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I noticed this question here on aviation stackexchange, and I was wondering if there is a way to deduce the minimum IFR altitude (either 1000ft or 2000ft above obstacles, depending on whether or not the aircraft flies over mountainous areas) based solely on the information provided on a SID plate? Take, for example, La Guardia Five Departure (here is its textual description and here its take-off minimums).

Could someone point me in the right direction?

EDIT:

I understand that it is not required for a pilot to be aware of the minimum IFR altitude if he is following a SID. Perhaps I am overthinking it, but I am asking because I would like to know if, theoretically, an aircraft would have the right to climb with a climb gradient less than the standard (200 FPNM) while following a SID, if

A: There is not any other minimum climb gradient assigned

B: He is above 1000ft or 2000 ft (the aforementioned "minimum IFR altitude")

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    $\begingroup$ I'm not sure if I understand the question: if you're following an instrument procedure - or an airway - then you fly whatever altitude it requires. Or whatever ATC tells you to fly, of course. The 1000/2000 thing is a 'default' if you aren't following an explicit procedure or instruction (see 91.177). So I don't really know what the "minimum IFR altitude" would even mean to an aircraft following a SID. If you can clarify that, someone may be able to help. $\endgroup$
    – Pondlife
    Aug 10 '18 at 15:10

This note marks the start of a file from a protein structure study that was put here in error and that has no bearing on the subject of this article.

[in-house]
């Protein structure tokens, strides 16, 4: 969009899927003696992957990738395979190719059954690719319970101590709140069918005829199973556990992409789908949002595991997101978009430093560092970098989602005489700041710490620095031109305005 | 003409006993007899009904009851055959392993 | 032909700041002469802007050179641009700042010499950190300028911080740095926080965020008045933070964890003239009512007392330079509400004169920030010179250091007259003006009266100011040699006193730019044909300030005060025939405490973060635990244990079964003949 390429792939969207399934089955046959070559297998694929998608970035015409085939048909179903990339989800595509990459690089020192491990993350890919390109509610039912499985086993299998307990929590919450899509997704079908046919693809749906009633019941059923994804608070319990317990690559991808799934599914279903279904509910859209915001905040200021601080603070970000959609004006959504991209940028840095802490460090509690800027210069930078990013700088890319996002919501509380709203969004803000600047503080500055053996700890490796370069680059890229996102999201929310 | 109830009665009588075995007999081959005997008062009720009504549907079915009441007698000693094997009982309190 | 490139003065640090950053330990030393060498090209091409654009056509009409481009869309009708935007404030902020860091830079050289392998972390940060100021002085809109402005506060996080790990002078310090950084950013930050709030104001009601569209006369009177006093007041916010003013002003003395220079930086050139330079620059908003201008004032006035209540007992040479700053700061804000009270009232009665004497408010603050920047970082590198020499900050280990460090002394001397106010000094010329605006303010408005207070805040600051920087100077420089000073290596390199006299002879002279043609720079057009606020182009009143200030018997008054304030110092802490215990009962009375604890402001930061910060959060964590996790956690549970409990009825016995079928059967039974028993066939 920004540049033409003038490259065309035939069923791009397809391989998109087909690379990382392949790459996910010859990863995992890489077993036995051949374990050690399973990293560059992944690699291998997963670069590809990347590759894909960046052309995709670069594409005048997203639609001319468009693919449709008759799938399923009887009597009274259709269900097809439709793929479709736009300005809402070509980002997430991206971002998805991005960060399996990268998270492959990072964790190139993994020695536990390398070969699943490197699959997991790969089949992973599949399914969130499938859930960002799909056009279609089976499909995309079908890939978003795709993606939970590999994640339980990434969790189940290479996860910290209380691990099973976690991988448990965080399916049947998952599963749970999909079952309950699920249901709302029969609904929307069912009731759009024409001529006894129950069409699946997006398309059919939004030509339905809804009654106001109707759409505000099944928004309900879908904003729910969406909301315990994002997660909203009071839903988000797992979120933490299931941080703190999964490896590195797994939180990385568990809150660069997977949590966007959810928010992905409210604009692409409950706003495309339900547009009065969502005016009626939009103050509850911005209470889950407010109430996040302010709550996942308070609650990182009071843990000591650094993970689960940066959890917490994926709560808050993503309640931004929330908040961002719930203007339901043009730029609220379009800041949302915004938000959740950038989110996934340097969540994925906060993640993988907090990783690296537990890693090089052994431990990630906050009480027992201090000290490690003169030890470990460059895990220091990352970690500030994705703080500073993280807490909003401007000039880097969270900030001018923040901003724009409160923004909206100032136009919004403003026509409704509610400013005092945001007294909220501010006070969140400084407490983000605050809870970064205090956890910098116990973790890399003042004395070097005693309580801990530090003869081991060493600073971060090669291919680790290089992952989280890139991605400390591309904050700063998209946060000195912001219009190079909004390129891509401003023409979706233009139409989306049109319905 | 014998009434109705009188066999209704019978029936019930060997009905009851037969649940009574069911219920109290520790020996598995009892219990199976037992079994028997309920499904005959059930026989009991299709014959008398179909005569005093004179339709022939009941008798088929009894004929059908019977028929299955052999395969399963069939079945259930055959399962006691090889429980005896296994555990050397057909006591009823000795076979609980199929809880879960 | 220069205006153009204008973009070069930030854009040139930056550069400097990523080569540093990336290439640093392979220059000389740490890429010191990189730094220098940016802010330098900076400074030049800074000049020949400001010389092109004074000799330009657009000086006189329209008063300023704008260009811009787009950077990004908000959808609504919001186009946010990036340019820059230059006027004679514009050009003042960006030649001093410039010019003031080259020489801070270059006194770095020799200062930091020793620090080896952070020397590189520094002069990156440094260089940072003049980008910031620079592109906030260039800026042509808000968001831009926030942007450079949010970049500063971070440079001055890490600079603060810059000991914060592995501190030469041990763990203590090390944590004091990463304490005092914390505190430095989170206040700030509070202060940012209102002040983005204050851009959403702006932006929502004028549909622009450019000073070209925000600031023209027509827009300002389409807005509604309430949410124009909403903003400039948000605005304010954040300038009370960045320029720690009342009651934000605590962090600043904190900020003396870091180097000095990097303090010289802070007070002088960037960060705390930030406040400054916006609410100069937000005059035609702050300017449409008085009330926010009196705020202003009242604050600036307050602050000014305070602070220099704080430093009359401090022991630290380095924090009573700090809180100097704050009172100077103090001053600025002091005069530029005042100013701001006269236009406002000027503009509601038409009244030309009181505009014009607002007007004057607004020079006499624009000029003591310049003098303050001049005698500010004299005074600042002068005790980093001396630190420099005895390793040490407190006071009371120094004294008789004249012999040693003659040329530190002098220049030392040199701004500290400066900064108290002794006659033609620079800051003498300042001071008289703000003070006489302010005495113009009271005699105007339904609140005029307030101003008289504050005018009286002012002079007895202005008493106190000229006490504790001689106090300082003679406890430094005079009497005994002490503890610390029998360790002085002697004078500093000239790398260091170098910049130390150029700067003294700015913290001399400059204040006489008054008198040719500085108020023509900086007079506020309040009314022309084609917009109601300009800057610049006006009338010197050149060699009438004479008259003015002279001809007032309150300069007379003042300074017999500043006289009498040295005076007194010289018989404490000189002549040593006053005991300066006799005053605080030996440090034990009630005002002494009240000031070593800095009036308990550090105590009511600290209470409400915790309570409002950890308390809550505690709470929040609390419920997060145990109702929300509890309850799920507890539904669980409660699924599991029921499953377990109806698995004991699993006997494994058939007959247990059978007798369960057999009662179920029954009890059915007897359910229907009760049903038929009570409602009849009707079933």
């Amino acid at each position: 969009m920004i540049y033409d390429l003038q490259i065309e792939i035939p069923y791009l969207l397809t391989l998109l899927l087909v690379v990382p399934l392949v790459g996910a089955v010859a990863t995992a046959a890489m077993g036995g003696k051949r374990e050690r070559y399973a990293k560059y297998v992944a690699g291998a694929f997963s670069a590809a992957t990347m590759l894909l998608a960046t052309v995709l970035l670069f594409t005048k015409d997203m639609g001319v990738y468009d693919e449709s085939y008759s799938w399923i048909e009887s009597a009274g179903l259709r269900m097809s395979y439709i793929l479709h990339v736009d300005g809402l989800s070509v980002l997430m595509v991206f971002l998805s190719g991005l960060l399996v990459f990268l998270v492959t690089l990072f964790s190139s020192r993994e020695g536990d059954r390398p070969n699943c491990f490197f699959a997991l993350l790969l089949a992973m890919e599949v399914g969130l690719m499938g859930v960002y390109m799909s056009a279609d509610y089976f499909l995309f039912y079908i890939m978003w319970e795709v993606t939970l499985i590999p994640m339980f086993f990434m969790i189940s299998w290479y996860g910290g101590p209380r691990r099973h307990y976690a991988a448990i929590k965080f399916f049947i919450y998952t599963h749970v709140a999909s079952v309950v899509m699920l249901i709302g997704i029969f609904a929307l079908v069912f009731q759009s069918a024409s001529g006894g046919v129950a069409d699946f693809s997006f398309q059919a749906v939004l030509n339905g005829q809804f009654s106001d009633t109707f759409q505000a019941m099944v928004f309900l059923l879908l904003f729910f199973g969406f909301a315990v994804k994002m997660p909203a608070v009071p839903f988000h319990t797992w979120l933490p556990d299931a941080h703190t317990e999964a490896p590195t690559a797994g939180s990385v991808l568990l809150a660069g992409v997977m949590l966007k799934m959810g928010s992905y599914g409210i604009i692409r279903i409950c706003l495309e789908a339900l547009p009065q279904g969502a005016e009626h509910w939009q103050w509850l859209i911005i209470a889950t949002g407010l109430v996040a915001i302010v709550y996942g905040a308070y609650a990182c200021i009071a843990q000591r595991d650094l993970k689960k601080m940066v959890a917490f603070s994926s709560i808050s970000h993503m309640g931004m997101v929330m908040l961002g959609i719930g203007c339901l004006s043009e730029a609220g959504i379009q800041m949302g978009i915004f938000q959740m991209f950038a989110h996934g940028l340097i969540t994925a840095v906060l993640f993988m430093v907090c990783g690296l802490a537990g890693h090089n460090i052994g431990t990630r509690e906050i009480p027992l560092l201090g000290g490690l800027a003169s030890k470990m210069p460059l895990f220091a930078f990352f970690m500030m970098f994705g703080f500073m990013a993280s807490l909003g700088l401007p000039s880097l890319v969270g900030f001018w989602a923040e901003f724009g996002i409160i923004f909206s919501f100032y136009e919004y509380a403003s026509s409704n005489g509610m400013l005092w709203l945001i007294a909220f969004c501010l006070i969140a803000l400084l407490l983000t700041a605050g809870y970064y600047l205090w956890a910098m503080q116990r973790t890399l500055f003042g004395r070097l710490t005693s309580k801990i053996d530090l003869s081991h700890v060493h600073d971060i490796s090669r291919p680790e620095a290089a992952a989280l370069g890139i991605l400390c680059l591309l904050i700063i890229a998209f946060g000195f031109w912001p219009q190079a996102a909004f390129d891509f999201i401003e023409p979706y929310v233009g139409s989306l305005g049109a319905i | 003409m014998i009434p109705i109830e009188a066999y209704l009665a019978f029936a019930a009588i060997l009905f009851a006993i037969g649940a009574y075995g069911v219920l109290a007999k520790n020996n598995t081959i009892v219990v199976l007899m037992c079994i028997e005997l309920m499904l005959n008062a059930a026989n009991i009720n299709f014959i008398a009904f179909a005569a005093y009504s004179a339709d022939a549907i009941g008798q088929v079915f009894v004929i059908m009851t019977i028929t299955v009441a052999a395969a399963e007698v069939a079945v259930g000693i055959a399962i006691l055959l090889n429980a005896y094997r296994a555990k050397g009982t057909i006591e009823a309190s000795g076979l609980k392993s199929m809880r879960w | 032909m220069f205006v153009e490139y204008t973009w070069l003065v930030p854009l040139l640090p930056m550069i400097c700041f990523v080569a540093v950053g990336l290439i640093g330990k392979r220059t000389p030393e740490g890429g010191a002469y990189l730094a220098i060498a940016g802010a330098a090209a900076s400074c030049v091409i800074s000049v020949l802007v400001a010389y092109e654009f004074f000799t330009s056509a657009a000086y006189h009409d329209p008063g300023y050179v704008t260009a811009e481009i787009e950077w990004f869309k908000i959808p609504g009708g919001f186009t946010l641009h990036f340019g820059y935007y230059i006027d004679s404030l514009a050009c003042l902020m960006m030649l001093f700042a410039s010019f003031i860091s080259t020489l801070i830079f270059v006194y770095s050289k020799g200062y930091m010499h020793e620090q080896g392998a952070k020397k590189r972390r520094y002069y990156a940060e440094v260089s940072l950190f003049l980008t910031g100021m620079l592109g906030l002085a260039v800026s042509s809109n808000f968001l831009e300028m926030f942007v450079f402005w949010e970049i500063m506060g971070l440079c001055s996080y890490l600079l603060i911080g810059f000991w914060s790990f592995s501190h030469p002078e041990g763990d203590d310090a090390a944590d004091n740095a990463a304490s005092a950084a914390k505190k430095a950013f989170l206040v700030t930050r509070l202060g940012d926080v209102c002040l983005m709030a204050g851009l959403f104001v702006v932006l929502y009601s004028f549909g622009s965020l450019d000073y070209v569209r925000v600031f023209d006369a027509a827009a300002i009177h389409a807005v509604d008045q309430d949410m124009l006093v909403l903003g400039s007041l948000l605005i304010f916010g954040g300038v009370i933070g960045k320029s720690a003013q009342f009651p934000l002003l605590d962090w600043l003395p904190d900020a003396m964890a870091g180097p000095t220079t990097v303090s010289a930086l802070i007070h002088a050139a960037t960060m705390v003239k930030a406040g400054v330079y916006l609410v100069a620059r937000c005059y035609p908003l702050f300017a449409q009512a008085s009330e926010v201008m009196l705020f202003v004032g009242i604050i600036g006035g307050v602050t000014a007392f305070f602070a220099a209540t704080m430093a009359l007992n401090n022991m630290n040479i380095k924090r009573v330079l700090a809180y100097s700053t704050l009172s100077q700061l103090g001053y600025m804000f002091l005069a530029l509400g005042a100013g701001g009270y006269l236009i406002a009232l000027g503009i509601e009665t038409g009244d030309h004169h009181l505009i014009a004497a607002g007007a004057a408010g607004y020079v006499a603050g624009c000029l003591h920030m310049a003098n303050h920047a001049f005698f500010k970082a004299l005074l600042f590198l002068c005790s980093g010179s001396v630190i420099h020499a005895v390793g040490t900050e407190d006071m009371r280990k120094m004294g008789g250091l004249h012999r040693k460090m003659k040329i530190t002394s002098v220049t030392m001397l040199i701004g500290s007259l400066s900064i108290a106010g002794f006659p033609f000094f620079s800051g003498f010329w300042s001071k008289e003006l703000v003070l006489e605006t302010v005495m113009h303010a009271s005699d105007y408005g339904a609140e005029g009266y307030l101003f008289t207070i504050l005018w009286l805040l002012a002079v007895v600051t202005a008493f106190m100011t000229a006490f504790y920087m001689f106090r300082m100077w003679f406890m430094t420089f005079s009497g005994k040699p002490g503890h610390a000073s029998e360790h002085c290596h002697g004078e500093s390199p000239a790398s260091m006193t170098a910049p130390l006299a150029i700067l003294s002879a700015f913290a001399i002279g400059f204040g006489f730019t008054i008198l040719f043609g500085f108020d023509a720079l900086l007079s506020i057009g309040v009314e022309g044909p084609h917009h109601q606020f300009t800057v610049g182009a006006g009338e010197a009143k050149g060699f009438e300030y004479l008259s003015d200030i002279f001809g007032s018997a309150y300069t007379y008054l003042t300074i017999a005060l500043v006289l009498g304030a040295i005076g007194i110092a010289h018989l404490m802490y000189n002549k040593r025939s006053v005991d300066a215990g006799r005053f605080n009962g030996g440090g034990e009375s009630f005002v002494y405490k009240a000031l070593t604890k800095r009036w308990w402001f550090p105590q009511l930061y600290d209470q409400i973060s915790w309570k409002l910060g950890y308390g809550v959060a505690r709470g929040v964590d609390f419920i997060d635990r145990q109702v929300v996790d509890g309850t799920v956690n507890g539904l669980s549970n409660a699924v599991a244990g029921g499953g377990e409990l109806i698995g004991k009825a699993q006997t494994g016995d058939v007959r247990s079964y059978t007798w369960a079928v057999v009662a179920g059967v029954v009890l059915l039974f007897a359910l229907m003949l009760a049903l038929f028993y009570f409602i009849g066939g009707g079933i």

• $\begingroup$ @Pondlife thank you for your comment. I will edit my question in order to make it clearer. $\endgroup$ Aug 10 '18 at 17:49
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It's really an apples to oranges question. A SID always has an initial segment below the minimum IFR altitude, because it is a departure route. STARs are similar in that regard. There is no implied minimum IFR altitude on either SIDs or STARs (Not to be confused with MEAs). This also applies to approach plates, which have a minimum safe altitude, which you hopefully never have to use.

The correct method to determine the minimum IFR altitude for a course to be flown would be to plot a point-to-point route, and provide 1000/2000 foot above any obstacle within four nautical miles of the centerline of the route. Keep in mind that the "mountainous areas" depicted in the AIM are a quick reference for pilots, and differ substantially from the actual areas described in FAR 91.177.

The best pilot-available old school method would be to break out the sectional chart, because it has obstacle heights on it, and a navigational plotter. I've done that as a controller on several occasions.

Modern GPS has the capability to show your altitude above terrain, and can be used to obtain the same basic results. As an example, I once had an aircraft fly a point-to-point route under VFR-on-top, and he stayed below my radar coverage for about 90 miles. When I'd ask him for position and altitude information, his reports were consistent with 1000 feet above terrain, every time (there is no "wrong altitude for direction of flight" below 3000 AGL (FAA 7110.65, 4-5-2)). Kinda cool.

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